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Stachler Harmon Attorneys at Law Jan. 20, 2017

The incoming Trump administration has a made a goal of ending the federal estate tax. You may think this simplifies estate planning or makes it unnecessary. In reality, only about 2 percent of estates are ever subject to the federal estate tax, so for most individuals, the presence of that tax has never been much of a concern.

The repeal of the estate tax will require Congress to act, and while there are many that want to repeal it, congressional action is rarely simple or straightforward. It is likely that there are many opinions on other changes to the tax code that would be created along with the repeal of the estate tax, so there is great uncertainty when it comes to what the law will actually look like, once it is passed by Congress.

Because an estate plan is much more than just a legal device to minimize taxes, the need for a comprehensive plan remains unchanged. You will still need a will, trusts and all of the related legal instruments, like a power of attorney and advance healthcare directives to deal with all aspects of your financial and health-related issues.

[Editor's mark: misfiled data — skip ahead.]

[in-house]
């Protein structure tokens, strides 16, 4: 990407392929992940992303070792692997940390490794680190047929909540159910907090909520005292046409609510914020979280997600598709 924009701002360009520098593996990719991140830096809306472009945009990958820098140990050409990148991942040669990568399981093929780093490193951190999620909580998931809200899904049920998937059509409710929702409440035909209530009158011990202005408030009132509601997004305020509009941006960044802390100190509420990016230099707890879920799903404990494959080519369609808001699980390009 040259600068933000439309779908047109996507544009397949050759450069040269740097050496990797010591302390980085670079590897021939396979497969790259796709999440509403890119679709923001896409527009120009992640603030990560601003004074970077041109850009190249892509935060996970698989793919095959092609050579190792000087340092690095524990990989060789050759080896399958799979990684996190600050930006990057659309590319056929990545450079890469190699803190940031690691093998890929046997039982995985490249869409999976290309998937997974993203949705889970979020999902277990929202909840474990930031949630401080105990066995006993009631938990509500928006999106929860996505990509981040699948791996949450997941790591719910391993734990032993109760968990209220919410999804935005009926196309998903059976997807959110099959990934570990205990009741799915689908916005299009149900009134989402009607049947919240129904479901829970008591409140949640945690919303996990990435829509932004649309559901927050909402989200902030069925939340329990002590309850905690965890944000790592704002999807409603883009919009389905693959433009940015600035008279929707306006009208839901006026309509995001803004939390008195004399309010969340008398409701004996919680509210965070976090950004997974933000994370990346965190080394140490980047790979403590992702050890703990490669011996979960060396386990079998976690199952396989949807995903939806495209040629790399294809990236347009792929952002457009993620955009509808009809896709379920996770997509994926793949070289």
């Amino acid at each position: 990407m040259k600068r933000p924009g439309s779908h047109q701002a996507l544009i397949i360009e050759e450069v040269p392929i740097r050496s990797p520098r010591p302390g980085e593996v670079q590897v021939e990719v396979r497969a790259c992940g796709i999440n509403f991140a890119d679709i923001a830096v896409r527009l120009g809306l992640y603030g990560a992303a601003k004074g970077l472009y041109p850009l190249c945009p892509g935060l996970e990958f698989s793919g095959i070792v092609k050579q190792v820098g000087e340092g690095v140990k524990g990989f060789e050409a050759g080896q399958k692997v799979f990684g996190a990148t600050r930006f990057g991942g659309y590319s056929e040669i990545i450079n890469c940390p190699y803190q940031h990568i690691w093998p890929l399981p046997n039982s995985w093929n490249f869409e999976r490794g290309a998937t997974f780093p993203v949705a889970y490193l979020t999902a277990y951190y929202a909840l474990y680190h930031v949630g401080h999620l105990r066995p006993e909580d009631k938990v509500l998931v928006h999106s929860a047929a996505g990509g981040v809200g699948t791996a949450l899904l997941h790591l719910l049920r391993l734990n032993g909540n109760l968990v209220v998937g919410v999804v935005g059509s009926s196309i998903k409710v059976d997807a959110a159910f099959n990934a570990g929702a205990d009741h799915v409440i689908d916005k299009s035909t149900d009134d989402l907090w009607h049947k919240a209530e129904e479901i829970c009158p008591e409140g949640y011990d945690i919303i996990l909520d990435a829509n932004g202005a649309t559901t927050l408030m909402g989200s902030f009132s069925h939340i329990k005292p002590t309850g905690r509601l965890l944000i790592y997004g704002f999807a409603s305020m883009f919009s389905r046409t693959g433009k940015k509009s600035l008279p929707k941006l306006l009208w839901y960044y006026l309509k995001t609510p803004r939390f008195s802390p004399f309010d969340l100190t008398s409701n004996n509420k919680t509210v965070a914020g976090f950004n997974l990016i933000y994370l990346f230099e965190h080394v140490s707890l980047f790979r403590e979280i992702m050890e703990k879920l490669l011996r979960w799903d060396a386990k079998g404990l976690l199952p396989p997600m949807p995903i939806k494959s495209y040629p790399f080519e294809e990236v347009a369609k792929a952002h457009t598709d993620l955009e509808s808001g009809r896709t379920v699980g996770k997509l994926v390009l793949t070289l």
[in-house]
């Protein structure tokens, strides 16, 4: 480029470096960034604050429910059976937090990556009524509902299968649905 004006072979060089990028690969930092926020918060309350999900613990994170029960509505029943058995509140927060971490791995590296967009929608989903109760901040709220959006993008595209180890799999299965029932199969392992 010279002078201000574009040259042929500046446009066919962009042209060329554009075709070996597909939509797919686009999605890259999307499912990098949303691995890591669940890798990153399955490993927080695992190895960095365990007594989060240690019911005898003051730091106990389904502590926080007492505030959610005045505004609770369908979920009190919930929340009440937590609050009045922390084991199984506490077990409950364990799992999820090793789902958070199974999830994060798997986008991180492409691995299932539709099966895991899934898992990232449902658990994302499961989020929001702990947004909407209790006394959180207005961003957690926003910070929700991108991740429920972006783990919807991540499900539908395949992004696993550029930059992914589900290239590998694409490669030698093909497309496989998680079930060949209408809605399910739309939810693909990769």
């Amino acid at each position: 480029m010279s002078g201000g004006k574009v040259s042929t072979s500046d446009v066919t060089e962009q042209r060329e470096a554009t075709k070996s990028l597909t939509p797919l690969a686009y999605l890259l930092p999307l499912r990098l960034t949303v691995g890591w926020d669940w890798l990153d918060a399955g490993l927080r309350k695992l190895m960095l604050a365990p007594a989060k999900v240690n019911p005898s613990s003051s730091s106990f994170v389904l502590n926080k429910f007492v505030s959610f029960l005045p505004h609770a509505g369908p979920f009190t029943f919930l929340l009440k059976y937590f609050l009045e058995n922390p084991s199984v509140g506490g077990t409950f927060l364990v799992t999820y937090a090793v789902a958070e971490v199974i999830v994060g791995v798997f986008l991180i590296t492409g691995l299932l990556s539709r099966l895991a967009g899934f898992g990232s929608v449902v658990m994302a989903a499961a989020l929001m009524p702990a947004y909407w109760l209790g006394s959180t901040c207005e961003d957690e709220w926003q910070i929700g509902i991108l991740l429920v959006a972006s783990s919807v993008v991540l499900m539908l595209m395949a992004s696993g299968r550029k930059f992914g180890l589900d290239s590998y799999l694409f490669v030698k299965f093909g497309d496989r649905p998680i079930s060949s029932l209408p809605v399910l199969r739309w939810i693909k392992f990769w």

When there is uncertainty with respect to laws like the estate tax, it means you and your legal advisors must remain alert and follow all of the changes that occur in Washington and Columbus closely.

Most estate plans use similar documents, but no two plans are alike. Variable factors include the number of children you have, the complexity of your financial arrangements, if any children have special needs, if you own a business, if your children are involved in your business, your health and how you wish to dispose of your assets.

One of the most important elements of an estate plan is having one. Second, it is essential to keep it current and up-to-date. The next few years could bring changes, but a well-drafted estate plan can be made amenable to those changes as the occur.